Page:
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Public private partnerships required to realise true potential of digitisation

The evolving demands of the ever-discerning consumer continue to give impetus to the private and public sector to offer customised digitisation solutions that meet their needs, David Mphelo, General Manager for Public Sector at MTN Business, told delegates at the Public Sector ICT Forum in Johannesburg, South Africa.

Mphelo said that as the industry is battling with the full implementation of the IT buzzwords that were conceptualised decades ago such as Big Data and Cloud as the back-end system that supports the complete adoption of these solutions often lags behind.

“The days of talking about access to mobile broadband are coming to an end, we need to talk about and develop value added solutions that access to broadband creates,” said Mphelo.

Mphelo says the public sector is faced with a challenge of striking a balance between running the country efficiently in the face of ageing infrastructure, while ensuring efficient delivery of service and contending with ever changing citizen’s needs.

“Accelerated digitisation is key,” said Mphelo. “However an effective digitisation strategy requires strategic planning and implementation, no one has the monopoly of knowledge and expertise, therefore collaboration between the public and private sector is key,” said Mphelo.

To reach an advanced stage of digitisation and realise the wide-ranging benefits it offers, Mphelo said the public sector needs support from government and the private sector.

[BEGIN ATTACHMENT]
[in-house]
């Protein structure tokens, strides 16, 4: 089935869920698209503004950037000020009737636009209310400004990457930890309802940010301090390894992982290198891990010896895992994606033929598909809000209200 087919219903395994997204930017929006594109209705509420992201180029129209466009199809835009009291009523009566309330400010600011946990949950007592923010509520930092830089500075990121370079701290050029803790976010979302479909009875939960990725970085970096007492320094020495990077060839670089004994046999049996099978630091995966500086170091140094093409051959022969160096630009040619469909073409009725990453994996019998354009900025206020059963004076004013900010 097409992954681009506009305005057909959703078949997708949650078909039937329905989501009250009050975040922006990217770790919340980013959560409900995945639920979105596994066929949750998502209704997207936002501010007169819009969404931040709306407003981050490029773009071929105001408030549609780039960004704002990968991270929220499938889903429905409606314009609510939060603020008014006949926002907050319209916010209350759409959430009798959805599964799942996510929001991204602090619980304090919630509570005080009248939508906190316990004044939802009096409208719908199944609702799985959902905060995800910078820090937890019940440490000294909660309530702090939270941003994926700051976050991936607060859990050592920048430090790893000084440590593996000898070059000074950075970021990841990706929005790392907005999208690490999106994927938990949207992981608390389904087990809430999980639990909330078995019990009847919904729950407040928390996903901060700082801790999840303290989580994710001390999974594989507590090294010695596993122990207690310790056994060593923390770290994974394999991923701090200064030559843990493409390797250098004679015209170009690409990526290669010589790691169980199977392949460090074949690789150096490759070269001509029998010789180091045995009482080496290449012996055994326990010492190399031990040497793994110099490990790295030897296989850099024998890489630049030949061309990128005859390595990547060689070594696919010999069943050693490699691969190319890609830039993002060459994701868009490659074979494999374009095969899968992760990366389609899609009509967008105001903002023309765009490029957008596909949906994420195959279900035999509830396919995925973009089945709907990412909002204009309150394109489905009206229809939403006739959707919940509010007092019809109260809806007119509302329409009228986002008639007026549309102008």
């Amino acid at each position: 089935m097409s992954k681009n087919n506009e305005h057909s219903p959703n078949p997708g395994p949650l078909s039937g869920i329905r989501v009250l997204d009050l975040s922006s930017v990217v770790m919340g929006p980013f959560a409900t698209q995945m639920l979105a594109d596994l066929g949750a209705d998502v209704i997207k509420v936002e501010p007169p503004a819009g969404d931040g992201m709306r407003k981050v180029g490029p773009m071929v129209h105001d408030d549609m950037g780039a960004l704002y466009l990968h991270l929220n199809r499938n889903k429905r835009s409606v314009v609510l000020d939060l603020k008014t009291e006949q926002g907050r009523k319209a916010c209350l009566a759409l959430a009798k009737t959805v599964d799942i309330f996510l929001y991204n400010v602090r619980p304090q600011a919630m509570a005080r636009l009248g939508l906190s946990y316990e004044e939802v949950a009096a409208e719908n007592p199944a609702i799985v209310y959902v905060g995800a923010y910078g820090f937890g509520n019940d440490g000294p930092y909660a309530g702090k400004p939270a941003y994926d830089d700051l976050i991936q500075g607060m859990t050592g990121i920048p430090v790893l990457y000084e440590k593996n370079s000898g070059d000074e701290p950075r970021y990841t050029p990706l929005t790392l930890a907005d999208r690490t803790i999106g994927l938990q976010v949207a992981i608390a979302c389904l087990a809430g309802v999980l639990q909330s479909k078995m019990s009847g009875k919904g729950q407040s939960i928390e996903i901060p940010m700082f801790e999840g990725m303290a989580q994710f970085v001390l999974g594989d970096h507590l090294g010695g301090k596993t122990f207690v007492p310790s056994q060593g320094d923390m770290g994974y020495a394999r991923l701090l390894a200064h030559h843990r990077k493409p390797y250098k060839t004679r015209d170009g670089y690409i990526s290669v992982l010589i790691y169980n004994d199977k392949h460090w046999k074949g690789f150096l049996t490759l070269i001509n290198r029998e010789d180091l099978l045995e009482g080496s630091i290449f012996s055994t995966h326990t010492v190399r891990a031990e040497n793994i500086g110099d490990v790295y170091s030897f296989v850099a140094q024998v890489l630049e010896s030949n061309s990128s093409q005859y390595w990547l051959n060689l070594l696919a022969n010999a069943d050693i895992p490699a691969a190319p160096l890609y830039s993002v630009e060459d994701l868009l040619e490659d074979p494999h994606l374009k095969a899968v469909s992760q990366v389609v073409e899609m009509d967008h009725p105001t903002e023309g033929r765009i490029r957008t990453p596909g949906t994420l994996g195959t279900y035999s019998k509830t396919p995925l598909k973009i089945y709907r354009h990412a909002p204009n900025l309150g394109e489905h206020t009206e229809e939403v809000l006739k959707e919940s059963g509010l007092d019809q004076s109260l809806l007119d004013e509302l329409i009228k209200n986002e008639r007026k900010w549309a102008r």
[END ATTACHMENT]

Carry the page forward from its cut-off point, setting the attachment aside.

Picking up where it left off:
“The private sector has the technology, the skills, and the expertise to fill in the gaps that are making the digital journey a challenge for public sector organisations. The private sector can help government achieve significant improvements in the citizen experience through offering supporting solutions that enable shared services and e-procurement tools. These can considerably improve the efficiency, cost-effectiveness, and transparency of government operations,” said Mphelo.

A large part of the problem, Mphelo said, is changing the complexity of processes public sector agencies face. Complexity is the greatest barrier to achieving digital transformation and unlocking the value of today’s digital economy.

Mphelo said reducing silos and building towards the single view of the citizen is key to effective e-government. Technology solutions that streamline processes and improve interactions are therefore essential. “It doesn’t make the task easier when the complexity of large-scale digital projects requires specialised skills and expertise that come at a high price and are often in short supply.”

Alluding to the importance of digitalisation at country level, Mphelo cited a 2010 study by PwC's strategy consultants, Strategy& which found that digitisation multiplies the benefits of connectivity, as it generates three times more economic benefits than broadband alone. The study also noted that digitisation contributes positively to job creation and countries in the advanced digitisation stage reap 20 percent more economic benefits than countries at the start of their digitisation journeys.

Mphelo lauded the strides that has been made in the last few years of broadening access to broadband, saying that 85% of households have access to at least one cellular phone, while at least one member in each household has access to the internet.

Mandla Mkhwanazi: Transnet Group, Digital Business Leader and Chief Process Officer, concurred. He said state-owned entities and the public sector should share best practise to avoid duplication and ensure uniformity and consistency of quality service delivery.

Mmamathe Makhekhe-Mokhuane: Chief Information Officer for the Department of Water & Sanitation, conceded that with the exception of few pockets of excellence, the public sector is not showing visible increase in usage of technology. She said that public sector CIOs are working hard to improve the uptake and usage of ICT solutions.

Victor Kgomoeswana, Consultant and Broadcaster, said poverty, ignorance and disease are the enemies of development on the African continent. “Have the CIOs developed policies and workable solutions that address these challenges? If ICT policies do not give power to individuals, they are outdated – working solutions are about speed, agility and security,” said Kgomoeswana.


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